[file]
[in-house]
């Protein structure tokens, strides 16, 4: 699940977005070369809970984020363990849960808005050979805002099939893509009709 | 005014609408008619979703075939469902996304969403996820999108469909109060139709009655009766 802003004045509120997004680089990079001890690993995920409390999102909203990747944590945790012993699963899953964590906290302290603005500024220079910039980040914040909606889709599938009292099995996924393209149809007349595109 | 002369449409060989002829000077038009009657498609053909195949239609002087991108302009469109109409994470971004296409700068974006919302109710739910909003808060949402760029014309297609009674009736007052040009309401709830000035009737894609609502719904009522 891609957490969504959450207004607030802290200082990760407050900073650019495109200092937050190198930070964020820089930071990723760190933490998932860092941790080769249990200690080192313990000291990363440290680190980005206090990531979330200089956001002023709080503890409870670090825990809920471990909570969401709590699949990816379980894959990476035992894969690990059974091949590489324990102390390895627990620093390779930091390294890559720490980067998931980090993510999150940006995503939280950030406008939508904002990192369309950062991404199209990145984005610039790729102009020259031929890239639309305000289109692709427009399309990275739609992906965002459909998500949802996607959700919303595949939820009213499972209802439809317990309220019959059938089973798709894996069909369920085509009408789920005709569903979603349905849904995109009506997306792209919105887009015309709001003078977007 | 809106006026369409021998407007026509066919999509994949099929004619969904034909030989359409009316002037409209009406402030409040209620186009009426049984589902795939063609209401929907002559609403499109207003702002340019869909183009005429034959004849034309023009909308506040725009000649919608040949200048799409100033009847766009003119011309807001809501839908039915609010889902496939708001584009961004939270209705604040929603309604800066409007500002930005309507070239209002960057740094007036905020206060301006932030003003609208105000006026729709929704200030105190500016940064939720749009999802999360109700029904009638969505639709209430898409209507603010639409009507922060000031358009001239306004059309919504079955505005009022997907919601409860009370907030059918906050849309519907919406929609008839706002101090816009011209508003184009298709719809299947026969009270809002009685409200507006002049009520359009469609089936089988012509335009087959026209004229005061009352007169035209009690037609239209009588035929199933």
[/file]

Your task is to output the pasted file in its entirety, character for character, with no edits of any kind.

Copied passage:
[in-house]
């Protein structure tokens, strides 16, 4: 699940977005070369809970984020363990849960808005050979805002099939893509009709 | 005014609408008619979703075939469902996304969403996820999108469909109060139709009655009766 802003004045509120997004680089990079001890690993995920409390999102909203990747944590945790012993699963899953964590906290302290603005500024220079910039980040914040909606889709599938009292099995996924393209149809007349595109 | 002369449409060989002829000077038009009657498609053909195949239609002087991108302009469109109409994470971004296409700068974006919302109710739910909003808060949402760029014309297609009674009736007052040009309401709830000035009737894609609502719904009522 891609957490969504959450207004607030802290200082990760407050900073650019495109200092937050190198930070964020820089930071990723760190933490998932860092941790080769249990200690080192313990000291990363440290680190980005206090990531979330200089956001002023709080503890409870670090825990809920471990909570969401709590699949990816379980894959990476035992894969690990059974091949590489324990102390390895627990620093390779930091390294890559720490980067998931980090993510999150940006995503939280950030406008939508904002990192369309950062991404199209990145984005610039790729102009020259031929890239639309305000289109692709427009399309990275739609992906965002459909998500949802996607959700919303595949939820009213499972209802439809317990309220019959059938089973798709894996069909369920085509009408789920005709569903979603349905849904995109009506997306792209919105887009015309709001003078977007 | 809106006026369409021998407007026509066919999509994949099929004619969904034909030989359409009316002037409209009406402030409040209620186009009426049984589902795939063609209401929907002559609403499109207003702002340019869909183009005429034959004849034309023009909308506040725009000649919608040949200048799409100033009847766009003119011309807001809501839908039915609010889902496939708001584009961004939270209705604040929603309604800066409007500002930005309507070239209002960057740094007036905020206060301006932030003003609208105000006026729709929704200030105190500016940064939720749009999802999360109700029904009638969505639709209430898409209507603010639409009507922060000031358009001239306004059309919504079955505005009022997907919601409860009370907030059918906050849309519907919406929609008839706002101090816009011209508003184009298709719809299947026969009270809002009685409200507006002049009520359009469609089936089988012509335009087959026209004229005061009352007169035209009690037609239209009588035929199933």